> > box, it works, and I have full access to the created dir. When used on
    > > a Linux box (through the same Samba share), the created directory
    > > shows as "locked", and I am unable to access. Obviously, I need
    > > access. Any clues?

    >
    > You haven't provided enough details to go on.
    > 1. Please post the actual code, and the trace back (if any).
    > 2. When you say "I am unable to access". Do you mean another script/
    > process is unable to access? If so, that is the point of mkdtemp() -
    > to make a temporary directory that _only_ the creating process can
    > access. If you want to share it then tempfile is not the right module
    > for you.
    >
    > Regards, Alex
     
    utabintarbo, Dec 8, 2010
    #3
  4. utabintarbo

    astar Guest

    Hi,

    I recently got caught on tempfiles with respect to
    urllib.urlretrieve, which can create a tmpfile. Ah, but the file
    simply could not be found on the file system, even as root. But
    within the program that created the tmpfile, you could do useful
    things with the tmpfile. So the discussion in this thread is useful
    to me in understanding the rules. But having been given a clue by
    someone else, I never did find any python library documentation that
    was at all informative, even to the level of discourse in this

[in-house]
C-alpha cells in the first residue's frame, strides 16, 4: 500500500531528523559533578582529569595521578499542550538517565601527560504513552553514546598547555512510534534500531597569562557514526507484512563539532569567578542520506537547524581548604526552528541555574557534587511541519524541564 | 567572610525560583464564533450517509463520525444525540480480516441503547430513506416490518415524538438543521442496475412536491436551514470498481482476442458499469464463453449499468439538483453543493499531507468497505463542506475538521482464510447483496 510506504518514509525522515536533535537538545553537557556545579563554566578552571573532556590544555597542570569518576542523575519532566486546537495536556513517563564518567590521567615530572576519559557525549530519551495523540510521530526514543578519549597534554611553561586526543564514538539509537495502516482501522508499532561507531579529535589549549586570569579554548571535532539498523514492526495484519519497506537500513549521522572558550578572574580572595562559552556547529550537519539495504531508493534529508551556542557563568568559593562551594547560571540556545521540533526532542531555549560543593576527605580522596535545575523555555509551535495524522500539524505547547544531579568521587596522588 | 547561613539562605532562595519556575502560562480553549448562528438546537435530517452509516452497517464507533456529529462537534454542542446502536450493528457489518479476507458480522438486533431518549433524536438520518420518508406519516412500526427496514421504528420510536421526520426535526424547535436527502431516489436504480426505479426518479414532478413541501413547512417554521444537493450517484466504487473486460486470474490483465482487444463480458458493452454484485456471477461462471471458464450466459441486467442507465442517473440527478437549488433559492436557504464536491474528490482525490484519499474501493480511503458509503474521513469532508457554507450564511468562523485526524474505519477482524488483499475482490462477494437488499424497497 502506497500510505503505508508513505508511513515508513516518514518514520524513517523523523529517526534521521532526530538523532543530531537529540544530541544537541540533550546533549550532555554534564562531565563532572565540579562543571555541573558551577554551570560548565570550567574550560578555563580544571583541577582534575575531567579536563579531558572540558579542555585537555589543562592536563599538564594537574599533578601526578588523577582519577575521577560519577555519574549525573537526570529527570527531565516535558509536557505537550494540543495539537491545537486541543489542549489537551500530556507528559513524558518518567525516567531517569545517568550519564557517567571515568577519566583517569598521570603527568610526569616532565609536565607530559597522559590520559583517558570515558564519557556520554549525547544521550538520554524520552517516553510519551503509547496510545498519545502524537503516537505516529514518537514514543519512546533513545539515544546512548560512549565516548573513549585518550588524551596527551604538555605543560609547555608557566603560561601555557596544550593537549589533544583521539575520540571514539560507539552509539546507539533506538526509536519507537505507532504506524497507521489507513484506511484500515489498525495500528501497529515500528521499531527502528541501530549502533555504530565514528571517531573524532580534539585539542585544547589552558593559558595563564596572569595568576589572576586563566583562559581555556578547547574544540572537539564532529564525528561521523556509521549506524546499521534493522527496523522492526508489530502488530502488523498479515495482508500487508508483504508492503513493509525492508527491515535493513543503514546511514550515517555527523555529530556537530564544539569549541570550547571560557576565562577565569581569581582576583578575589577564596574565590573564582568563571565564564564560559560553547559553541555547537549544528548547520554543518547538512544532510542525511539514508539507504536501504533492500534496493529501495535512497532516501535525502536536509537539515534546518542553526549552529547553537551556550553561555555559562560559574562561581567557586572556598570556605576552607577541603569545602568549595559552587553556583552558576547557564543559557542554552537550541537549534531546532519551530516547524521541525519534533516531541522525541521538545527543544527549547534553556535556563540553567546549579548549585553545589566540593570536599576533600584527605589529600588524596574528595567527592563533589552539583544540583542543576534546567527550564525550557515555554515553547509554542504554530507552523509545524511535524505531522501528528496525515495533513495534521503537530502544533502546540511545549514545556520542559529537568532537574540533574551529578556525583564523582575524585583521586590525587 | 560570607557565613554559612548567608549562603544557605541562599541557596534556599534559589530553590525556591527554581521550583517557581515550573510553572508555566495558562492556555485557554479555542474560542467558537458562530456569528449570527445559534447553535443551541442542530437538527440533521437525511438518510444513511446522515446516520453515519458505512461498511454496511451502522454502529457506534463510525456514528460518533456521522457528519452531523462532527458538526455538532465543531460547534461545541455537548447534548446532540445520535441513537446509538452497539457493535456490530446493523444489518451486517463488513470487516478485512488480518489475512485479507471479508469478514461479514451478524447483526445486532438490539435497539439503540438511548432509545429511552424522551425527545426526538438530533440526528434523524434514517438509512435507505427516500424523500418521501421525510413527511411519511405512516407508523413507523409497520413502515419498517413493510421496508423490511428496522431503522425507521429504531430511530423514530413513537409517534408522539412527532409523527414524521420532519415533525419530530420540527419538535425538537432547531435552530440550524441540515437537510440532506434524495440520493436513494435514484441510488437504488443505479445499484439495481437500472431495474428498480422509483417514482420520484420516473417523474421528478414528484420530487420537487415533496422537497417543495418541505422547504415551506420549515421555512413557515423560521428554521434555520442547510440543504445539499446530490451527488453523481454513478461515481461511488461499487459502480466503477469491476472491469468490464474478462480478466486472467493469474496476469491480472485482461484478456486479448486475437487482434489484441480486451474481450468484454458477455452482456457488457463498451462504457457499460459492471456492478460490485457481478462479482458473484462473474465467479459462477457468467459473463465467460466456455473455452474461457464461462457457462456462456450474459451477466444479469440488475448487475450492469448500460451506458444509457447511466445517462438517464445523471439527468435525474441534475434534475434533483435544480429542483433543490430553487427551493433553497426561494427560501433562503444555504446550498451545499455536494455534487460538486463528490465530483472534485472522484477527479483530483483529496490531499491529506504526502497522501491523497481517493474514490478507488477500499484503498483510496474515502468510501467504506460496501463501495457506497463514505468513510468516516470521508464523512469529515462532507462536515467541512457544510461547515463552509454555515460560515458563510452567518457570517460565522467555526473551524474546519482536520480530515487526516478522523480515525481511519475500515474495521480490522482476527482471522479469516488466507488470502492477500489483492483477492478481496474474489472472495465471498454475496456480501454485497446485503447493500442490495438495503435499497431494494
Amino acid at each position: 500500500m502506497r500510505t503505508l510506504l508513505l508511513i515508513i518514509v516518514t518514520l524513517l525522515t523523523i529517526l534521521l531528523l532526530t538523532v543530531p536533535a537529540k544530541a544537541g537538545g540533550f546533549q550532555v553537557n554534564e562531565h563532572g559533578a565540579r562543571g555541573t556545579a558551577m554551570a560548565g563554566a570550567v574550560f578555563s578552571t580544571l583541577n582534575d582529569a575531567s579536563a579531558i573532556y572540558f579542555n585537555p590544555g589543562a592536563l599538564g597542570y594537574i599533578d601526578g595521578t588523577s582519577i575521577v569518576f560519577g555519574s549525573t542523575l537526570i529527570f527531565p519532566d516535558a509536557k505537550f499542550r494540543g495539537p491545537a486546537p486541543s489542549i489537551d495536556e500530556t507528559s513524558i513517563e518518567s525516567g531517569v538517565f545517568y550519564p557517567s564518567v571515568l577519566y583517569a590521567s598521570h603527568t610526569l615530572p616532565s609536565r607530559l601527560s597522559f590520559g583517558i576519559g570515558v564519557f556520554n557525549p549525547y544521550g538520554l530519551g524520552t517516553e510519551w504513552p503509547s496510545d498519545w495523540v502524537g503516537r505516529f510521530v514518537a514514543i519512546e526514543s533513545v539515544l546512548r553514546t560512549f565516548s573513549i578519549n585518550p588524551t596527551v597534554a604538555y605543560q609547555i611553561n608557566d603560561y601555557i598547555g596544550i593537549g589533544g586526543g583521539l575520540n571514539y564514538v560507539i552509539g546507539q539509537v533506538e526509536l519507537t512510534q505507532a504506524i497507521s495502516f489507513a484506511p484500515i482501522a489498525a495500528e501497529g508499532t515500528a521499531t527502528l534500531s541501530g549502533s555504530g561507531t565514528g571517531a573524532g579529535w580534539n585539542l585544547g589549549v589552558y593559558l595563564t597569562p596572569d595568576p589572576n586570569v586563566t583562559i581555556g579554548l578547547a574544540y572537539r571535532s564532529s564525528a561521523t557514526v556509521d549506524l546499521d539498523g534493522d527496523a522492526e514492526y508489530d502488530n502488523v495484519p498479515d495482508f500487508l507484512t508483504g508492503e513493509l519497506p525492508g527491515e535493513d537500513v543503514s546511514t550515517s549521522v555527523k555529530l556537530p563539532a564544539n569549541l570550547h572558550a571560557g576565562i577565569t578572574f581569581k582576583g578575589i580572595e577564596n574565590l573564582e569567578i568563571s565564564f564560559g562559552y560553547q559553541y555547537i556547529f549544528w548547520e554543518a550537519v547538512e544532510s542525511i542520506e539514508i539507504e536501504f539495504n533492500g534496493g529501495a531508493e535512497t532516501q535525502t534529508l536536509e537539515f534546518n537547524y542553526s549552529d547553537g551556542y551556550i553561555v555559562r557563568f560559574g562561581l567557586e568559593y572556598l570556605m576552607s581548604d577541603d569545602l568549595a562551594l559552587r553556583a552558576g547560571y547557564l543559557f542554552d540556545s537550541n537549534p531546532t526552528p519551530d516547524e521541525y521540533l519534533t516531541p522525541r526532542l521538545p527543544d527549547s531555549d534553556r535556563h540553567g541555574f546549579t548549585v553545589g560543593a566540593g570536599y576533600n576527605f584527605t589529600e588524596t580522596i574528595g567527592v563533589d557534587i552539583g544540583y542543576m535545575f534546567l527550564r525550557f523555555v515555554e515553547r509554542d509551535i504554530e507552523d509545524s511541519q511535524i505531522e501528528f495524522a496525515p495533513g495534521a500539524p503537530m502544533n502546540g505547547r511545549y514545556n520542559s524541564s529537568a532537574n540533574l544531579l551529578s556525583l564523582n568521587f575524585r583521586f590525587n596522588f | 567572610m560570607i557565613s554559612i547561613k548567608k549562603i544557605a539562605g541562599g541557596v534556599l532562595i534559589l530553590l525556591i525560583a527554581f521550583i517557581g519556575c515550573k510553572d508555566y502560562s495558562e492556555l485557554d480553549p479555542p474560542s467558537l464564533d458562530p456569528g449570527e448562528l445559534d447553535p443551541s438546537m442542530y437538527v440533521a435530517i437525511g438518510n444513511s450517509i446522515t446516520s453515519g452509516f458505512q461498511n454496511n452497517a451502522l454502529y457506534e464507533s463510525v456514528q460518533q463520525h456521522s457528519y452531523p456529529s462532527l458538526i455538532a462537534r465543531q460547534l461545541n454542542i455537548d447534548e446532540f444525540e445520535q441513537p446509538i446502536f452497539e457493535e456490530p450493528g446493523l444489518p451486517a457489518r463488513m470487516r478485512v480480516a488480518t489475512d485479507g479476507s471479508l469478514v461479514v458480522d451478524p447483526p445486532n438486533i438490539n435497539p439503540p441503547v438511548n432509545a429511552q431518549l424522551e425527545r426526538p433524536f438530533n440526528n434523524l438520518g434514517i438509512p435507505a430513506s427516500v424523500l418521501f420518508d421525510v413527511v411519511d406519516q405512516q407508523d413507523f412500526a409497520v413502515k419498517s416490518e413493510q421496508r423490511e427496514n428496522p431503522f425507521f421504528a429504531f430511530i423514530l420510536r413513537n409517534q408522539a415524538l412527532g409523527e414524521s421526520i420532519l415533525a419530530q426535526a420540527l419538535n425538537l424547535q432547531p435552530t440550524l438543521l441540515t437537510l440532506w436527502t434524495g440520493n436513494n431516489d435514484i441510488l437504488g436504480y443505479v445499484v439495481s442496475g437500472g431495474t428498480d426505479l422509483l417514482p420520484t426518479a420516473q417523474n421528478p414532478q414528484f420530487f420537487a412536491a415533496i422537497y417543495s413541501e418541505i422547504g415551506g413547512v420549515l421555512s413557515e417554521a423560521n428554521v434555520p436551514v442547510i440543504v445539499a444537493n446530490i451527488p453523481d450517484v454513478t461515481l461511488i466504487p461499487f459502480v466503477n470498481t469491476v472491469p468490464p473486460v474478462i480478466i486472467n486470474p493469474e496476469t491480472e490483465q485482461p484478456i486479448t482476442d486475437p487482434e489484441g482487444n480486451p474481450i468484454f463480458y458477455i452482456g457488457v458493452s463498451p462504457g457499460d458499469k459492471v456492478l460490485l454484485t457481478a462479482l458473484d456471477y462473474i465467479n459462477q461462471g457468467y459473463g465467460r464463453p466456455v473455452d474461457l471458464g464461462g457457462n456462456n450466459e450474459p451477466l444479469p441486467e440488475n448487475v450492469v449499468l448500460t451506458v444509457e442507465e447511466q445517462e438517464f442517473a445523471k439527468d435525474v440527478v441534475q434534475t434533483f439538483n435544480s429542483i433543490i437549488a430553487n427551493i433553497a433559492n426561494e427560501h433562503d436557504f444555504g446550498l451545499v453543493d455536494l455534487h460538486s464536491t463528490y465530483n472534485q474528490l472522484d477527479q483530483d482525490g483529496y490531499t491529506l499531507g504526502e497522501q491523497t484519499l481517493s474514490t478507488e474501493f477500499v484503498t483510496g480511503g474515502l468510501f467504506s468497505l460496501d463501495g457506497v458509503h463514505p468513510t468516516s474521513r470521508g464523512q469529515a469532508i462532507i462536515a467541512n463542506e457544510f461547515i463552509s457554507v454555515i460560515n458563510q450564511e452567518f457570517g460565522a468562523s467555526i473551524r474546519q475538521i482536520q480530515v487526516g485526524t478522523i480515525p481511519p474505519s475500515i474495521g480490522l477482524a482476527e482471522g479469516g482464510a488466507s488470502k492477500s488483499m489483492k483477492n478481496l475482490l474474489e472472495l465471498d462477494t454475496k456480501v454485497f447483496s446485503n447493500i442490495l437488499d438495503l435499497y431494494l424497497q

thread.

    But here is a relevant question: I wonder if a child process is the
    *same* process as the parent for these purposes?

    Thanks.

    max
     
    astar, Dec 8, 2010
    #4
  5. utabintarbo

    Alex Willmer Guest

    On Dec 8, 6:26 pm, Christian Heimes <> wrote:
    > There isn't a way to limit access to a single process. mkdtemp creates
    > the directory with mode 0700 and thus limits it to the (effective) user
    > of the current process. Any process of the same user is able to access
    > the directory.
    >
    > Christian


    Quite right. My apologies for confusing temporary file creation, for
    which exclusive access is used and temporary directory creation for
    which there is no such mode.
     
    Alex Willmer, Dec 10, 2010
    #5
  6. utabintarbo

    utabintarbo Guest

    FWIW, I got around the issue with some samba mount options. They still
    show as 0700, but I, or anybody elsefor that matter, can still access
    them.

    Computers are weird. :p

    Thanks to all who responded. :)

    On Dec 10, 2:57 pm, Alex Willmer <> wrote:
    > On Dec 8, 6:26 pm, Christian Heimes <> wrote:
    >
    > > There isn't a way to limit access to a single process. mkdtemp creates
    > > the directory with mode 0700 and thus limits it to the (effective) user
    > > of the current process. Any process of the same user is able to access
    > > the directory.

    >
    > > Christian

    >
    > Quite right. My apologies for confusing temporary file creation, for
    > which exclusive access is used and temporary directory creation for
    > which there is no such mode.
     
    utabintarbo, Dec 16, 2010
    #6